For as long as I can remember, I’ve had a very effective method of organizing my personal items: The Pile. Yes, I stack things: mail, documents, pictures, clothes, anything stackable or pile-able I will find a way to get into a mound. In high school, my dad dubbed my room “the nest” because my items were piled around the periphery of my bedroom. There were my worn clothes on the back of my desk chair, my tennis bag, my book bag, shoes, etc., all in a neat circle around the center of my room. He was right, it looked like a nest. But notice I said a NEAT circle. There was method in the mayhem, order in chaos. Crazy as it might sound, I knew where everything was. I never found myself searching for items. I knew where things were at all times because I placed them in The Pile. Maybe I just have a great memory, I don’t know, but it has worked for me for a very long time.
I should note the nest was such a part of me that my dad kept a Post-It sign reading “Danielle’s Nest” on my bedroom door until I graduated from college and got a job away from home officially marking the end of nesting in my parents’ home. He did not throw it away, though; he mailed it to me, symbolically passing the permission to nest elsewhere. At least that’s the way I took the gesture and have gladly transported The Pile with pleasure.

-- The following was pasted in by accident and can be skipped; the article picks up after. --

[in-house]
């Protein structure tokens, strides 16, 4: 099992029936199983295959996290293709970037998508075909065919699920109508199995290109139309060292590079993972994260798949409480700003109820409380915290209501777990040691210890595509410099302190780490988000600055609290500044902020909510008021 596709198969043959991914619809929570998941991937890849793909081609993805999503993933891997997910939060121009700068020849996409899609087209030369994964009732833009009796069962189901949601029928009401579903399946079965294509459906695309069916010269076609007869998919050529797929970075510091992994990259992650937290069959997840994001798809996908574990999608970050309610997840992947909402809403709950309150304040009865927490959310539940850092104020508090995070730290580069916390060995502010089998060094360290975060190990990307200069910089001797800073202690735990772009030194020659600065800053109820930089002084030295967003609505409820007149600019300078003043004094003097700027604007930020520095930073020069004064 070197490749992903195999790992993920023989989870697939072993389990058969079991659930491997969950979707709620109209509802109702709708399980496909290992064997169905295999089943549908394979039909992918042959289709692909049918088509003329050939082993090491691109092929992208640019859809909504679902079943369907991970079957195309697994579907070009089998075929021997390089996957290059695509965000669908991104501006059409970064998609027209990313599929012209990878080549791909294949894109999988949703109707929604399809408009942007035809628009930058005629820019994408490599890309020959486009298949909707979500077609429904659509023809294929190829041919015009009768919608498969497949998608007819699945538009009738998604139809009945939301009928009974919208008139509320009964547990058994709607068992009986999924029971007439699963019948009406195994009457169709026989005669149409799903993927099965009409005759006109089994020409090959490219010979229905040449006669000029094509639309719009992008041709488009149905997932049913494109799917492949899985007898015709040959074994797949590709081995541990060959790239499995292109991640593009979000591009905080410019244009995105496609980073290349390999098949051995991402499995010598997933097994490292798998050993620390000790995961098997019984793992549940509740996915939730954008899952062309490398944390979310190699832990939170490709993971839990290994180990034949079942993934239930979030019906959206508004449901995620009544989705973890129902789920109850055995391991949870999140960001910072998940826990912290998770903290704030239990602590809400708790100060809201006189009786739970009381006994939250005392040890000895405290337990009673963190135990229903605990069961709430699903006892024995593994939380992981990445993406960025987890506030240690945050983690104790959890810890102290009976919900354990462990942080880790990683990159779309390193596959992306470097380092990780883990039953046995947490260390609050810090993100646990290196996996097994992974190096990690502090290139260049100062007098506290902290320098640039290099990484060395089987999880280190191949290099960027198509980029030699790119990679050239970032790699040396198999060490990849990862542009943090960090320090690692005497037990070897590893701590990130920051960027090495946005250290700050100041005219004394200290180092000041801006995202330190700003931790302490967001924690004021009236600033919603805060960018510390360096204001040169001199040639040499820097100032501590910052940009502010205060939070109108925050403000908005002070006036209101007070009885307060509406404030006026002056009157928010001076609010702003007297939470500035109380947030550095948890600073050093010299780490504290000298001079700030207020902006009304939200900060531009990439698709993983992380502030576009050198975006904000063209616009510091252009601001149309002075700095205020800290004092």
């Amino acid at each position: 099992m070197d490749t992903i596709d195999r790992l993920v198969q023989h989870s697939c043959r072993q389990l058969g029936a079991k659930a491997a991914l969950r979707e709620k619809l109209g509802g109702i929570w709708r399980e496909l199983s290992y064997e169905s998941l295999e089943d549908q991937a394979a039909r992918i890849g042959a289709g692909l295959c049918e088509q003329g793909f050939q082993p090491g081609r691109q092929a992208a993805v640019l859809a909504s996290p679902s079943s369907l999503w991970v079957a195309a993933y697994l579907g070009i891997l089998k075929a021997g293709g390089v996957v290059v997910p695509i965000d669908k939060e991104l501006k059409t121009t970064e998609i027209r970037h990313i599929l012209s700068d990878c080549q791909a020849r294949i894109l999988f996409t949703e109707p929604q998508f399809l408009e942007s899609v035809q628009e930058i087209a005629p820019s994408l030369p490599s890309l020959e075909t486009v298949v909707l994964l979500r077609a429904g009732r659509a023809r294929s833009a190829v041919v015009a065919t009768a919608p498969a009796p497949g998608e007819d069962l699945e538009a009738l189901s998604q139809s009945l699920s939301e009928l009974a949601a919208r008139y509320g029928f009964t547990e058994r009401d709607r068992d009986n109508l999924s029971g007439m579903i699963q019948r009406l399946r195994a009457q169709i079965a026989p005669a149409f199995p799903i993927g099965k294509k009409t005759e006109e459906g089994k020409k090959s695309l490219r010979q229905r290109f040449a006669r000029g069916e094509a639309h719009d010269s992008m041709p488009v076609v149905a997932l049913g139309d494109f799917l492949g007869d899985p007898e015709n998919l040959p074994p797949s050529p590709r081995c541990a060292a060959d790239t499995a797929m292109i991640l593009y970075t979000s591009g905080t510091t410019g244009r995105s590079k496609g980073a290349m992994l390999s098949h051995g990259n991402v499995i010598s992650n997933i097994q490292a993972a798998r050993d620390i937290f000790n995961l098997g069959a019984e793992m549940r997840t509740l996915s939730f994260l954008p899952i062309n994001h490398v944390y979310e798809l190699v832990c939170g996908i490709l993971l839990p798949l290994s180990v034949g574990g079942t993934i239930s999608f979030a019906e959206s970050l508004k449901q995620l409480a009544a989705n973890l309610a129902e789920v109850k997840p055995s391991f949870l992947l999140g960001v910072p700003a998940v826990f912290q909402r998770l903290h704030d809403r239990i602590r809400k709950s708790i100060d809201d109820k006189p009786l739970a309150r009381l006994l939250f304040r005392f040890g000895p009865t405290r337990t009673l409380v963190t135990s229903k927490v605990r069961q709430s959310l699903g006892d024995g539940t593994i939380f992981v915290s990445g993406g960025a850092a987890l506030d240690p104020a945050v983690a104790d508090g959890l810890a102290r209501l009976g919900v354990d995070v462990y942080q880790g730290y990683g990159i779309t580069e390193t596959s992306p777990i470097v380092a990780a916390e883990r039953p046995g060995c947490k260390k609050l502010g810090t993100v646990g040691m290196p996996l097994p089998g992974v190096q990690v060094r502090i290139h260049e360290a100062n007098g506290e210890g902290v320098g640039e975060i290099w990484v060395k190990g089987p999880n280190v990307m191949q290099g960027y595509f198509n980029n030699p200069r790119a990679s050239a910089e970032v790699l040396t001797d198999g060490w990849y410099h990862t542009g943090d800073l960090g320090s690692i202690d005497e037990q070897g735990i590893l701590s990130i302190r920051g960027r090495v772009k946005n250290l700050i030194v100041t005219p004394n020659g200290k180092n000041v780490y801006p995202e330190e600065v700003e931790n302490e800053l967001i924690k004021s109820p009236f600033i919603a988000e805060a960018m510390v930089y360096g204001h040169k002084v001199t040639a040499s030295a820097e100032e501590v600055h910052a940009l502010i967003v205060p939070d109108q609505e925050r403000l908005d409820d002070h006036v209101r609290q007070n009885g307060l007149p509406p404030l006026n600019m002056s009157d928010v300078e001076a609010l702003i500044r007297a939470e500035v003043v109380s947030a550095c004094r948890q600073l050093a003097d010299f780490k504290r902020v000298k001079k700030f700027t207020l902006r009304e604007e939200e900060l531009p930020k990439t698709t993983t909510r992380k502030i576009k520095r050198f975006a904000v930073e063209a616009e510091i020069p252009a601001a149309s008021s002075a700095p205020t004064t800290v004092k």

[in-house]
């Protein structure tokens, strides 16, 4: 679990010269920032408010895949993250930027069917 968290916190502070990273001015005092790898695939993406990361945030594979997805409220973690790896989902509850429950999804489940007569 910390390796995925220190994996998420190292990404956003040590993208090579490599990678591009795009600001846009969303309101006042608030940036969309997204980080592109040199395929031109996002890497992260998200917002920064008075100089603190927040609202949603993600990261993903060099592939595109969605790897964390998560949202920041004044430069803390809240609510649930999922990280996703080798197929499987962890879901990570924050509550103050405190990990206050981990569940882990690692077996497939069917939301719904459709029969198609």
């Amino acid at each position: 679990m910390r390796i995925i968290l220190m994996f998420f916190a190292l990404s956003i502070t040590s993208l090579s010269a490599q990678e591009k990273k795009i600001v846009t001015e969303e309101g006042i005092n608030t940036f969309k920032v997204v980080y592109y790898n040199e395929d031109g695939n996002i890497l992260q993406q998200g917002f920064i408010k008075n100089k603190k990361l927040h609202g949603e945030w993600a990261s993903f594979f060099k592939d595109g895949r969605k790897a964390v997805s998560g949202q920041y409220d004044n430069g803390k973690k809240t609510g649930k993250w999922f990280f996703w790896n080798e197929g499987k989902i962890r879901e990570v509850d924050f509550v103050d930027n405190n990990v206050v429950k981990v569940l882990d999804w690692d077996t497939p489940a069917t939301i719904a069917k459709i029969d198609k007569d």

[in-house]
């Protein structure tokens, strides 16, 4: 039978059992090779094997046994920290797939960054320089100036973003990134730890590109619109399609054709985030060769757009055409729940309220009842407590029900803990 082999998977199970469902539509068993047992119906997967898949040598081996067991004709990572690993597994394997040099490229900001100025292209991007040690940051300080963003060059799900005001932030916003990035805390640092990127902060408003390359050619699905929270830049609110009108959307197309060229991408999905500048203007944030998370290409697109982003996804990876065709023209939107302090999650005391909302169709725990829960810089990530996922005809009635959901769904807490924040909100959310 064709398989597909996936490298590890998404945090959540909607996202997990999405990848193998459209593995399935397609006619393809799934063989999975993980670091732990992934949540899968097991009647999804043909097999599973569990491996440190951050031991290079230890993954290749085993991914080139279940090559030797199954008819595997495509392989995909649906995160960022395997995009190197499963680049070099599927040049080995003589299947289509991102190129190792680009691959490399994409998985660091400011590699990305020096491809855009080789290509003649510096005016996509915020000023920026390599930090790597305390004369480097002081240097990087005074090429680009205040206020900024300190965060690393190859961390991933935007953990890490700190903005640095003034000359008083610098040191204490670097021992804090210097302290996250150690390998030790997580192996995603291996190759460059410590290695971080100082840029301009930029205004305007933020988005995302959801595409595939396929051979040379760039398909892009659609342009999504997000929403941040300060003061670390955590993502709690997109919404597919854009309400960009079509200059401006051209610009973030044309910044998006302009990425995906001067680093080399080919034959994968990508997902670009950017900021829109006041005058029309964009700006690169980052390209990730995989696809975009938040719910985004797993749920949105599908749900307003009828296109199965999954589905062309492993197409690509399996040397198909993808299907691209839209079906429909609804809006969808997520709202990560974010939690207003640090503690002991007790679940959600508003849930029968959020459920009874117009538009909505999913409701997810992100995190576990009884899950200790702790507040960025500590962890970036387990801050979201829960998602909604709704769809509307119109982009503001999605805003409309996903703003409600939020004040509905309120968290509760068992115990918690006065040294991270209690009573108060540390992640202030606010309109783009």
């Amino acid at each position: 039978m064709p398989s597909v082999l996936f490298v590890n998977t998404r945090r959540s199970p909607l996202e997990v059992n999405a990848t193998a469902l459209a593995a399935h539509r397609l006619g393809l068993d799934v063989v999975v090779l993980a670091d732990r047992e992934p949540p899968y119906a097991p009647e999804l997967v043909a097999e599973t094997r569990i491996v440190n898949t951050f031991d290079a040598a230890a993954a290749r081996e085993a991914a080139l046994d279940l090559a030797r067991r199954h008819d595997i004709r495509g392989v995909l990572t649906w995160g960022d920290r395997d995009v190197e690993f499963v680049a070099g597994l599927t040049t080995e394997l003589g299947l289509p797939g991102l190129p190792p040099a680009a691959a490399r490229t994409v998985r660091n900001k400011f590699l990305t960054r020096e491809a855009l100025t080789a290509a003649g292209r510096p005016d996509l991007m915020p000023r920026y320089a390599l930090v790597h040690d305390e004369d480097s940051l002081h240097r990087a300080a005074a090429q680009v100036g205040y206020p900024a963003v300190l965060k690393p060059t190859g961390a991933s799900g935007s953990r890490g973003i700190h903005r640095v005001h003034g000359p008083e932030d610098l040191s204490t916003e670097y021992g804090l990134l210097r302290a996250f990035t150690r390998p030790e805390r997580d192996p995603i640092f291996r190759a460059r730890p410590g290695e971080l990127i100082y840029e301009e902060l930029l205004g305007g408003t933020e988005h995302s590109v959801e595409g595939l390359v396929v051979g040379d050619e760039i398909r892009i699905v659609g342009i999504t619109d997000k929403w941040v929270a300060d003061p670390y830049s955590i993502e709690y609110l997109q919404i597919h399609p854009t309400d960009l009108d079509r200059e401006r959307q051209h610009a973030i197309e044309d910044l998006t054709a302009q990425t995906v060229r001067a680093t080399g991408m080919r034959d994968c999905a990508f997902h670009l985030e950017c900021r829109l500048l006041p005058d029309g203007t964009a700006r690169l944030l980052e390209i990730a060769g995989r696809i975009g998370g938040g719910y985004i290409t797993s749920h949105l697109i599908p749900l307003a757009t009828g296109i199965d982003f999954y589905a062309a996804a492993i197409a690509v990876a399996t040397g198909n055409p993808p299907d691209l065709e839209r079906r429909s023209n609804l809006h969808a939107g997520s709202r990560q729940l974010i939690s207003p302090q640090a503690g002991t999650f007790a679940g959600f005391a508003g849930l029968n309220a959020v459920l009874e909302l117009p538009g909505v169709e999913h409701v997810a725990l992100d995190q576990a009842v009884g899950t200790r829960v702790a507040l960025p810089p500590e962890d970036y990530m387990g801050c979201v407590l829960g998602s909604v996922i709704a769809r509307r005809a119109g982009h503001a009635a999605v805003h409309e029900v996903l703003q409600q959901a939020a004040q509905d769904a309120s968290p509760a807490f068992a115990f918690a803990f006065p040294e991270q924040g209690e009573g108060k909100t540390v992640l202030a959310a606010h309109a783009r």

That is, until now.
Now, I’m married. Now, I have to care more about the state of our house. Now, I have an 11-year-old nephew who visits for a week during the summer and decides to “organize” my desk out of boredom and I CANNOT FIND ANYTHING. Seriously, it has been 7 months since the incident, and I’m still not quite sure where things are.
In other words, my organized chaos has collided with another human being’s chaos and my method has to change whether I like it or not. The introduction of unpredictable outside factors greatly diminishes the effectiveness of The Pile. My nephew is the extreme example, but on a daily basis there is the chance that my husband might want to find a bill or borrow a pen or pad of paper or his could clothes get thrown on my clothes or my clothes get kicked somewhere because he doesn’t understand the important role keeping The Pile neat plays. Before I know it, I’ve lost the checkbook and can’t find half of my socks.
The sanctity of The Pile has been irreparably violated. The method must be abandoned in favor of hangers, drawers, and organizing bins. *tear* I will miss you, old friend. I hope in time we may meet again, if not on my desk at work, certainly in the back seat of my car.